For those that don’t know it exists, r/slavelabour (not literal slave labour) is a great place to outsource things (https://www.reddit.com/r/slavelabour).
I’ve gotten a virtual assistant through it that has saved me massive amounts of time and sanity (at around 5$ per hour at start and 7$ per hour now with base rate of 5$ per week)
I’ve also gotten scripts made and a translation to Japanese done for my friends thesis
Bountied rationality (https://www.facebook.com/groups/1781724435404945/) also exists but is much more expensive since less efficient market with fewer people clustered in countries with higher wages.
if anyone has a thing they’re thinking of posting there lemme know and I can probably give advice. If you’re interested in getting a virtual assistant, I can point you to the post I made and how you could try to get one too (I offered 5$/hr 4 hours a week and got 20 literally applicants)
The idea sounds interesting. I have absolutely no idea what quality of work should I realistically expect.
Looking at the subreddit didn’t help me with this question: I only see people debating money and type of work, but I can’t see any samples.
Yeah, maybe it’s cheap enough to simply try it. Maybe 3× spend $5 on one hour of someone’s work, and then decide whether it’s worth it on average.
I’ve generally found quality good for things I’ve requested and when it isn’t it isn’t hard to just say ‘no this is not what I expected try more’
Do any of you have systems you’ve used to test out which diet you find best for yourself?
I’m also curious: how did you manage confounders such as life changes/sleep and other things
I’m 65% moving back to us in a month or two but haven’t lived there in like 5 years so am not sure what to expect nor where I’d like to go.
I’m mainly optimizing for friend-making/having/meeting (IRL) though I’m not sure how much I care about that since I haven’t had much chance to do that for the last few years. though also trees and stuff are nice too
I’m not really sure how to choose between cities in terms of satisfying this. vaguely seems like SF would be cool and have many cool people that would be nice to meet but is also expensive
Any recommendations on figuring out where to stay?
How important are real social networks? I’m debating on moving back to the US from Japan pro’s and cons being:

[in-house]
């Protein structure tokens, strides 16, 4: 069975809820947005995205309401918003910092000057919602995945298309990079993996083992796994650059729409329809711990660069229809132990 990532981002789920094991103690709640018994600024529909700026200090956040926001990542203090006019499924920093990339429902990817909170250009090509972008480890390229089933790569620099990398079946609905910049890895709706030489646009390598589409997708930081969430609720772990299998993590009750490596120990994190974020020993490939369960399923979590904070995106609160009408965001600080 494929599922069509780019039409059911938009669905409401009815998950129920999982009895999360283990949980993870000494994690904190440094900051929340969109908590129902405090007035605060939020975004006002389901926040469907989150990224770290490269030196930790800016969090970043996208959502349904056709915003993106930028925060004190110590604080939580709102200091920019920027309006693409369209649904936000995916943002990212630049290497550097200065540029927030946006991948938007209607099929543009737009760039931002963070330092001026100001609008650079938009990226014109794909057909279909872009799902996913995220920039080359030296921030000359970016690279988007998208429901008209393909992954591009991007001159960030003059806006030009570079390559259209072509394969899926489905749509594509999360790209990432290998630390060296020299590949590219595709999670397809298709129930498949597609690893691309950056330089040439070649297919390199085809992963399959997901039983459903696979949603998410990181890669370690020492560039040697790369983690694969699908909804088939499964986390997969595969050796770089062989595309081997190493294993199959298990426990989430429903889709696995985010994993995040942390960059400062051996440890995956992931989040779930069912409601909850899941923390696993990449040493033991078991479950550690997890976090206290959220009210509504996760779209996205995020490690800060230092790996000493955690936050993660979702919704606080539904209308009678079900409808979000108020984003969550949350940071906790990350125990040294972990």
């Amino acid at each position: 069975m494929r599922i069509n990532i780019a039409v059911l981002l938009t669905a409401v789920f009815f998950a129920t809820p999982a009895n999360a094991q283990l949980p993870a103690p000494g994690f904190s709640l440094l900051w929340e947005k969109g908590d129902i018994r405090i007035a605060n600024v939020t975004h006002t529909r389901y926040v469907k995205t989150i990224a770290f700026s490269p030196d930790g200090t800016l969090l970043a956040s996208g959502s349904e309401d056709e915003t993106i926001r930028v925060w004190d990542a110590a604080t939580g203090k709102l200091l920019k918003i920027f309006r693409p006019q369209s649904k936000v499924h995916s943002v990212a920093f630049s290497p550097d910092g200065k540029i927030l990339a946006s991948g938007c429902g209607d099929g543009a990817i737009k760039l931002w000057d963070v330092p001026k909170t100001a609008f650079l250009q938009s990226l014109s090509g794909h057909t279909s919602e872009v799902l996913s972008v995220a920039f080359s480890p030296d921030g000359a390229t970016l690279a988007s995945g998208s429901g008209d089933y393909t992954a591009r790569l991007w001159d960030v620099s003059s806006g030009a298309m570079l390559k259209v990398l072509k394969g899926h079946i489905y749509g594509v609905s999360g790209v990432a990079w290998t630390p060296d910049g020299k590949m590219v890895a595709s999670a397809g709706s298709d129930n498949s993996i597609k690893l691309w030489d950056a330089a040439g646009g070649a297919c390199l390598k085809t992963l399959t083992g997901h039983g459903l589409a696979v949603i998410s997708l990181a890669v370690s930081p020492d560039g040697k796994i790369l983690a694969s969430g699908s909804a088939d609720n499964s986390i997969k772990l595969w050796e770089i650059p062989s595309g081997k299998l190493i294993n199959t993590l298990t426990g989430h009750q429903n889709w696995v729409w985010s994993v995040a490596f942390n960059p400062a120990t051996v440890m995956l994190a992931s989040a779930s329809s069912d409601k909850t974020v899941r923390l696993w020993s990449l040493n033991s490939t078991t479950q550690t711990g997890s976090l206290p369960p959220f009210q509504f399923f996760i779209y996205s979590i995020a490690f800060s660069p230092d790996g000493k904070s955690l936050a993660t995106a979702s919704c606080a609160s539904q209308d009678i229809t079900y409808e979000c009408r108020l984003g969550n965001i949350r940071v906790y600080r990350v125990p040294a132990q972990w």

Pro: -university is easy-is cheap-have nice apartment and setup-corona situation is way better than in the US-health care is cheap and good
Cons:-very few friends (can probably change this next semester. can maybe change it this semester if I make a real effort to go to meetups. But will be hard, since is hard in general here to make friends and I’m not currently studying towards native level Japanese)
Pro:-can probably make many friends-can talk to many more people
Cons:-would need to re-apply to university-university is expensive-moving will be expensive-apartment expensive depending on where I go-healthcare not cheap nor good-corona stuff not good
It all really comes down to: is it worth it to have more friends IRL? When I had more friends in the past and did coworking or just hanging out it was a lot of fun and I kind of miss that. It feels like the answer is thus yes even when a bunch of other things look like they’d suck.
A real effort to go to meetups might be easier then the effort of moving.
As far as the Covid situation goes, I would expect that in the next year it’s primarily a function of vaccination where the US is doing well.
I’ve thought about that but my main concern is: I’ll probably move back at some point. I’m not particularly benefitting from living here except for the inertia of already being here and having an apartment.
Ooh, that’s hard.
As someone currently living in Japan and worried about my social circle (though working, not studying), I feel like I should have more helpful things to say than I do.
Regarding the main question, I would say that if you ever decide in the future that an IRL circle of friends is valuable, anecdotally it’s much easier to make friends in college than after. Like an infomercial would say, you should act now. Of course, not all friends will be preserved in the transition after graduation so it might not be worth the move.
In a more general vein, what are your plans for the future? You list many important considerations for your present situation, but without much focus on how they’ll affect you later.
Finally, I do think it should be absolutely possible to make friends in Japan, especially since either your university is English-friendly enough that there are other foreigners around, or your Japanese is good enough despite being non-native to communicate effectively.
Regarding the main question, I would say that if you ever decide in the future that an IRL circle of friends is valuable, anecdotally it’s much easier to make friends in college than after.
It’s easier to make friends when you are in a community. Whether that community is college or a community like the rationality community (in cities with a decent community) isn’t that different.
I could have made more friends at college but I made a decision I somewhat regret now: took only classes where I could just do them online instead of having to go live. The first semester or two where I was showing up in person, did have some luck making friends. Because of the virus, there aren’t many (if any) events being held at uni I can attend to meet people so I’d basically have to wait for next semester I think.